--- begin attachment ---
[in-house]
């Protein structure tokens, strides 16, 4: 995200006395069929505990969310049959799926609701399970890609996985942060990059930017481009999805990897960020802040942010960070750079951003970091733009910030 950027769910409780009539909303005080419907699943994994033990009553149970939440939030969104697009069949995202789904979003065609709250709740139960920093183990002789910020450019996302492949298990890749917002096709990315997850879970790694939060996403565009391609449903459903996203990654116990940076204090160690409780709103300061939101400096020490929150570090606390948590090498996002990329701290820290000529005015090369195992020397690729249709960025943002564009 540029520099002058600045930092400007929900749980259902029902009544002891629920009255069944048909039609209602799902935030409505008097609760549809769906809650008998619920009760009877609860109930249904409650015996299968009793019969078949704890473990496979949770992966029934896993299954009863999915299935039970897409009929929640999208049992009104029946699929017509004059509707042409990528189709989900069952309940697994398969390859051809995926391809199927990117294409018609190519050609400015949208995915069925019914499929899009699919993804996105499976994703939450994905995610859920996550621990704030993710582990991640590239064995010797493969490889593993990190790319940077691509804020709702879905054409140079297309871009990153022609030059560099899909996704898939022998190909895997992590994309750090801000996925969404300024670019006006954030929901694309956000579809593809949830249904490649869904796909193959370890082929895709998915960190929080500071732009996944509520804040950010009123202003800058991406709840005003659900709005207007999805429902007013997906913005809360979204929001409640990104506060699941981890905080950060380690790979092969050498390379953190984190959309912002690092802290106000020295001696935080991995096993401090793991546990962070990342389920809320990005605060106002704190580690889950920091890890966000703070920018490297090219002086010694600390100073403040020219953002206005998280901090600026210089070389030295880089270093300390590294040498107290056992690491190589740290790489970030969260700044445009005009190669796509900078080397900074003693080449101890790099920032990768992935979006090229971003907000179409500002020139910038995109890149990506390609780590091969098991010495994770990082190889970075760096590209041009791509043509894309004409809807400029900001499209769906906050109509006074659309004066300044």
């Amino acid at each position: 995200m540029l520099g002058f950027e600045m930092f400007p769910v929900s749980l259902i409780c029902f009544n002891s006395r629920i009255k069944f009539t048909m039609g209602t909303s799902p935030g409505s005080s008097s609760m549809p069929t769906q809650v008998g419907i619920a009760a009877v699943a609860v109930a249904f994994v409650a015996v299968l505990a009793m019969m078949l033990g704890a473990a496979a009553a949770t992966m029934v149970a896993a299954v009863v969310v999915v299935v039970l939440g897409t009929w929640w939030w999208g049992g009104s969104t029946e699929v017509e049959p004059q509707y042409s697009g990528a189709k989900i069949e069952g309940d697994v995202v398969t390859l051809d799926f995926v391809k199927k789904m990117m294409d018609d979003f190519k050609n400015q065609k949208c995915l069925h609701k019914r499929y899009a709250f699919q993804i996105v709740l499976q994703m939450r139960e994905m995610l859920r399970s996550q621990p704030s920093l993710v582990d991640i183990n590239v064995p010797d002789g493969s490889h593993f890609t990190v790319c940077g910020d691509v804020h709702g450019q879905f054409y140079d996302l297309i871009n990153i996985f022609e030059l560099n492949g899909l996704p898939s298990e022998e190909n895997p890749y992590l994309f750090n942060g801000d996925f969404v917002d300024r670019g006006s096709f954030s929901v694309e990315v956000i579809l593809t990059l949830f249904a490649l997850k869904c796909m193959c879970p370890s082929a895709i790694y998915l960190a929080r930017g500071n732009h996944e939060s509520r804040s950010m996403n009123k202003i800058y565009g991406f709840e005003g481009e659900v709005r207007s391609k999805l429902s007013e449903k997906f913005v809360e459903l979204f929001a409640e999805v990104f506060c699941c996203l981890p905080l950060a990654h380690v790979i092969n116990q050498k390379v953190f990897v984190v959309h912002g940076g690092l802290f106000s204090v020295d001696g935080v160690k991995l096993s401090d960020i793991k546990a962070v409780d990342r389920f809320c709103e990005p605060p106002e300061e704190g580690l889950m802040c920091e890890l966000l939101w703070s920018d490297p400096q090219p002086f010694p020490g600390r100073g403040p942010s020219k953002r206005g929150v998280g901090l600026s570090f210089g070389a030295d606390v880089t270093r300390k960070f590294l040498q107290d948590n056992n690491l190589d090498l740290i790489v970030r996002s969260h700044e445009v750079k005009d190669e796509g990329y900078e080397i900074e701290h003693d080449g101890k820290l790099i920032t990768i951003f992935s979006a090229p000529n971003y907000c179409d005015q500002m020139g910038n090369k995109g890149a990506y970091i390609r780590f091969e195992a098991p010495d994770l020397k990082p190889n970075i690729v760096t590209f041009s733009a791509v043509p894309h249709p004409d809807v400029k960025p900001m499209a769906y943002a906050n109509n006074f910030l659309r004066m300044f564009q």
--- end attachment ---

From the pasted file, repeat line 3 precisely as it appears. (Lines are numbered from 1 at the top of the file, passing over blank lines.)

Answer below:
């Amino acid at each position: 995200m540029l520099g002058f950027e600045m930092f400007p769910v929900s749980l259902i409780c029902f009544n002891s006395r629920i009255k069944f009539t048909m039609g209602t909303s799902p935030g409505s005080s008097s609760m549809p069929t769906q809650v008998g419907i619920a009760a009877v699943a609860v109930a249904f994994v409650a015996v299968l505990a009793m019969m078949l033990g704890a473990a496979a009553a949770t992966m029934v149970a896993a299954v009863v969310v999915v299935v039970l939440g897409t009929w929640w939030w999208g049992g009104s969104t029946e699929v017509e049959p004059q509707y042409s697009g990528a189709k989900i069949e069952g309940d697994v995202v398969t390859l051809d799926f995926v391809k199927k789904m990117m294409d018609d979003f190519k050609n400015q065609k949208c995915l069925h609701k019914r499929y899009a709250f699919q993804i996105v709740l499976q994703m939450r139960e994905m995610l859920r399970s996550q621990p704030s920093l993710v582990d991640i183990n590239v064995p010797d002789g493969s490889h593993f890609t990190v790319c940077g910020d691509v804020h709702g450019q879905f054409y140079d996302l297309i871009n990153i996985f022609e030059l560099n492949g899909l996704p898939s298990e022998e190909n895997p890749y992590l994309f750090n942060g801000d996925f969404v917002d300024r670019g006006s096709f954030s929901v694309e990315v956000i579809l593809t990059l949830f249904a490649l997850k869904c796909m193959c879970p370890s082929a895709i790694y998915l960190a929080r930017g500071n732009h996944e939060s509520r804040s950010m996403n009123k202003i800058y565009g991406f709840e005003g481009e659900v709005r207007s391609k999805l429902s007013e449903k997906f913005v809360e459903l979204f929001a409640e999805v990104f506060c699941c996203l981890p905080l950060a990654h380690v790979i092969n116990q050498k390379v953190f990897v984190v959309h912002g940076g690092l802290f106000s204090v020295d001696g935080v160690k991995l096993s401090d960020i793991k546990a962070v409780d990342r389920f809320c709103e990005p605060p106002e300061e704190g580690l889950m802040c920091e890890l966000l939101w703070s920018d490297p400096q090219p002086f010694p020490g600390r100073g403040p942010s020219k953002r206005g929150v998280g901090l600026s570090f210089g070389a030295d606390v880089t270093r300390k960070f590294l040498q107290d948590n056992n690491l190589d090498l740290i790489v970030r996002s969260h700044e445009v750079k005009d190669e796509g990329y900078e080397i900074e701290h003693d080449g101890k820290l790099i920032t990768i951003f992935s979006a090229p000529n971003y907000c179409d005015q500002m020139g910038n090369k995109g890149a990506y970091i390609r780590f091969e195992a098991p010495d994770l020397k990082p190889n970075i690729v760096t590209f041009s733009a791509v043509p894309h249709p004409d809807v400029k960025p900001m499209a769906y943002a906050n109509n006074f910030l659309r004066m300044f564009q």